Remembering now that the New Testament was written in Greek by Jewish followers of Jesus, let us look at two Greek words that are crucial to this text: theos and logos. Our translators have rendered them “God” and “Word.” We should not suppose however that, in their Palestinian setting in a Roman subjugated world with many religions, these terms had agreed on—or common—meanings and references. Quite simply, theos refers to whatever is regarded as in some sense divine. As such the word theos does not tell us anything further about who or what is divine. Hence, the divine could be the many gods of the Roman mythological pantheon, and a succession of Roman Caesars claimed to be divine, while the various philosophers had teachings as to what should be regarded as divine. Hence, there was a continuing linguistic battle going on as to what or who is divine.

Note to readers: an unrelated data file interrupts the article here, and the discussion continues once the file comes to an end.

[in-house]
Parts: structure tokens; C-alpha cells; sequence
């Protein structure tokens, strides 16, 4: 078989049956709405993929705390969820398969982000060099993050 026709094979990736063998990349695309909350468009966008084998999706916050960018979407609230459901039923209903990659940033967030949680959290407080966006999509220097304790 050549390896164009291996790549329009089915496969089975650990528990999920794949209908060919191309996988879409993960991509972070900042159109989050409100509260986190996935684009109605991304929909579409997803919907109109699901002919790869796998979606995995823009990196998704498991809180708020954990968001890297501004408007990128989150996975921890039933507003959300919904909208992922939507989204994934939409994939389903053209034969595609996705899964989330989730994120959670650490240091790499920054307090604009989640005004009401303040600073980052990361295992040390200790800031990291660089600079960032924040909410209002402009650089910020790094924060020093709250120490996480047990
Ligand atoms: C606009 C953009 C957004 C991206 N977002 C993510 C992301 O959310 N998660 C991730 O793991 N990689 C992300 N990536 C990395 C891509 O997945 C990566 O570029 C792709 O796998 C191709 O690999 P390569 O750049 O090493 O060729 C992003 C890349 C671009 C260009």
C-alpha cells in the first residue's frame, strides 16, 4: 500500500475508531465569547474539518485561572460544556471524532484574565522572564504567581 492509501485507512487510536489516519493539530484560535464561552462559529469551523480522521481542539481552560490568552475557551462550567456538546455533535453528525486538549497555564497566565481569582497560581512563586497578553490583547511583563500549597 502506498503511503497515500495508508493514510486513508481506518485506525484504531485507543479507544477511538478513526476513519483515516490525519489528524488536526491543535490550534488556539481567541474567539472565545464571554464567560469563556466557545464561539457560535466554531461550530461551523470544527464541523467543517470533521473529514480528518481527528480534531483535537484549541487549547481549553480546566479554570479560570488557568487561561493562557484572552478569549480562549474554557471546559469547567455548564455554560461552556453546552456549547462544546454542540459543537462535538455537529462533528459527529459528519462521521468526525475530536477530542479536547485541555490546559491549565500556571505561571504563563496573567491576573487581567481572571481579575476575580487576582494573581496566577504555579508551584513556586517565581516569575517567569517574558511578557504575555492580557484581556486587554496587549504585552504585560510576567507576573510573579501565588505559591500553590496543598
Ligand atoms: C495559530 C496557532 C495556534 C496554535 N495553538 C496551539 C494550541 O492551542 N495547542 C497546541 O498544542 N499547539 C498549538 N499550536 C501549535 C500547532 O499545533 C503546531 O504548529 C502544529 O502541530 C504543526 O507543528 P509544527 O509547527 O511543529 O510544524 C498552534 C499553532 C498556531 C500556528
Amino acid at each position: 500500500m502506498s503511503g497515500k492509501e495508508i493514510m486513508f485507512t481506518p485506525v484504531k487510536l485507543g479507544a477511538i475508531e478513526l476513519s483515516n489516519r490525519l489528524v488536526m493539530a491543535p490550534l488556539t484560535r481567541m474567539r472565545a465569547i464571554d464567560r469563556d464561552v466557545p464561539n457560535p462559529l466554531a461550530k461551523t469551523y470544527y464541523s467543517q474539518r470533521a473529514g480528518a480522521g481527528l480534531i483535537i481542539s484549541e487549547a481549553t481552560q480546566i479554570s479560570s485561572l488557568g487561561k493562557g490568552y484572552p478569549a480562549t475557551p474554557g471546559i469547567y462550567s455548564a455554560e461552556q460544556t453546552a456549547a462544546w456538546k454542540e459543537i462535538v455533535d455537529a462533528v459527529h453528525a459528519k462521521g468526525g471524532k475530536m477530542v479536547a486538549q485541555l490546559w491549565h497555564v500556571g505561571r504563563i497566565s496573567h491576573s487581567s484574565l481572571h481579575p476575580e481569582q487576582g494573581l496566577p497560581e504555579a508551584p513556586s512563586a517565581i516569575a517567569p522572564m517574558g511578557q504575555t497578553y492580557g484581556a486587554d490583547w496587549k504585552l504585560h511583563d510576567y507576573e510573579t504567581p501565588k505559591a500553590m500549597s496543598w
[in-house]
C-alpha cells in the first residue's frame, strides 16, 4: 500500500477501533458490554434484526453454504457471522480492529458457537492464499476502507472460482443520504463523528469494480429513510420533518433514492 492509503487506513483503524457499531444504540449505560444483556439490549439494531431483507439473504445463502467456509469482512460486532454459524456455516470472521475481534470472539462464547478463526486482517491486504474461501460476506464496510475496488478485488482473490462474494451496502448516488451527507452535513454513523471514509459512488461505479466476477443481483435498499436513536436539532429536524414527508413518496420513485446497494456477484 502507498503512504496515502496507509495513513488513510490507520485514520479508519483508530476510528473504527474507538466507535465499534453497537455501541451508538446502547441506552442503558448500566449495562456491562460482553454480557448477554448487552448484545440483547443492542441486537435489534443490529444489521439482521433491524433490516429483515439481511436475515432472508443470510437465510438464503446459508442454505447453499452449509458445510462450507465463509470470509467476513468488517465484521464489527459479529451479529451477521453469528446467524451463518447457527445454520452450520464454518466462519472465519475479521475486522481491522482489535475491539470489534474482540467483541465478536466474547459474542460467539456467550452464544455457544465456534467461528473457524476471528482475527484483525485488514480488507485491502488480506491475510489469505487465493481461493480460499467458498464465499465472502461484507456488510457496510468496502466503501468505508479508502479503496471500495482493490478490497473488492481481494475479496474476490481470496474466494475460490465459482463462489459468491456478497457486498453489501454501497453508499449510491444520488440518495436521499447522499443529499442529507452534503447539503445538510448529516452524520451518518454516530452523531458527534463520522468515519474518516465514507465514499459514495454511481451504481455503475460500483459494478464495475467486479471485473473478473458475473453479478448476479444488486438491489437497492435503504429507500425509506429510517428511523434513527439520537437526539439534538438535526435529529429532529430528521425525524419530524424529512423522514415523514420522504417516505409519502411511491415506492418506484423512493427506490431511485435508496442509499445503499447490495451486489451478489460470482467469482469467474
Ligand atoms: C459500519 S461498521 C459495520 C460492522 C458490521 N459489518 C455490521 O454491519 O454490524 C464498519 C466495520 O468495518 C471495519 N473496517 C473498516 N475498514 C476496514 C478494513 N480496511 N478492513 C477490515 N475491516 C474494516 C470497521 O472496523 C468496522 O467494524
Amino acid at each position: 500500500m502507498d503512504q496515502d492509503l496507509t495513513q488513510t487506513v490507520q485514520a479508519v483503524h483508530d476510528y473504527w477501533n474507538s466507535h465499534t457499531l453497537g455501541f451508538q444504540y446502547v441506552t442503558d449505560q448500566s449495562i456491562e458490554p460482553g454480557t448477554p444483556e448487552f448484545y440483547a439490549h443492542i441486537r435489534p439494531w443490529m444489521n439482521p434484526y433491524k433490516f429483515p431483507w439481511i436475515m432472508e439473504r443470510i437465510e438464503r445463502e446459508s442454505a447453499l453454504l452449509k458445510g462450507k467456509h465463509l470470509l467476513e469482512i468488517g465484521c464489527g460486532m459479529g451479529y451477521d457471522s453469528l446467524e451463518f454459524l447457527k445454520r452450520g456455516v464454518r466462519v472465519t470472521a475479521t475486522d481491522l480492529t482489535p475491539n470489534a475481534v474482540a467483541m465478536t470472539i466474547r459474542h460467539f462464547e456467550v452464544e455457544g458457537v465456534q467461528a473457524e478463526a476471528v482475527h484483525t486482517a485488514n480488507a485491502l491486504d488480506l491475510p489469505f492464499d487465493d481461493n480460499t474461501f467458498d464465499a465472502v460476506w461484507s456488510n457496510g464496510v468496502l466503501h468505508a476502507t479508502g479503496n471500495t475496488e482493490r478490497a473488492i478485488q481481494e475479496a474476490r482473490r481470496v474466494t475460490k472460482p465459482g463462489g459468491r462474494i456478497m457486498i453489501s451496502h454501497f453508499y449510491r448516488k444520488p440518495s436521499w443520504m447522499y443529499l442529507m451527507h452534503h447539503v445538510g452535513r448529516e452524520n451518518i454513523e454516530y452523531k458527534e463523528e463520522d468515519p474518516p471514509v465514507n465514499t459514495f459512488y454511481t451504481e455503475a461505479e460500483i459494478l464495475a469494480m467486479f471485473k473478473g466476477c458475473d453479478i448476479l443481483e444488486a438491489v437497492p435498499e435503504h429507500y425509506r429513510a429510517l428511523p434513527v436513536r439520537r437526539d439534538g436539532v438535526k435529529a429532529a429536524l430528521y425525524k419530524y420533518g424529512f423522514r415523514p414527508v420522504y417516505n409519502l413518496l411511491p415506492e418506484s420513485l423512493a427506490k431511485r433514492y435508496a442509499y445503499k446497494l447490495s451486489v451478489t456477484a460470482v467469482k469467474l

The sole exception is that among Jews—and Jesus and this gospel writer were Jews—theos referred first and only to the God of Israel, who created all things, elected and covenanted with Israel, spoke to Israel in giving her commandments and in giving her guidance through prophets who declared God’s Word to the people of Israel.

That other word, logos, had a rich linguistic context as well. We certainly must believe that the writer of this gospel was reaching into the deep resonances of other uses of this word in the Hellenistic world. Logos is translated “Word” here largely because of its Jewish background: the God of Israel is a God who speaks words, who creates a world by speaking and who sends prophets to speak God’s truth and commandments.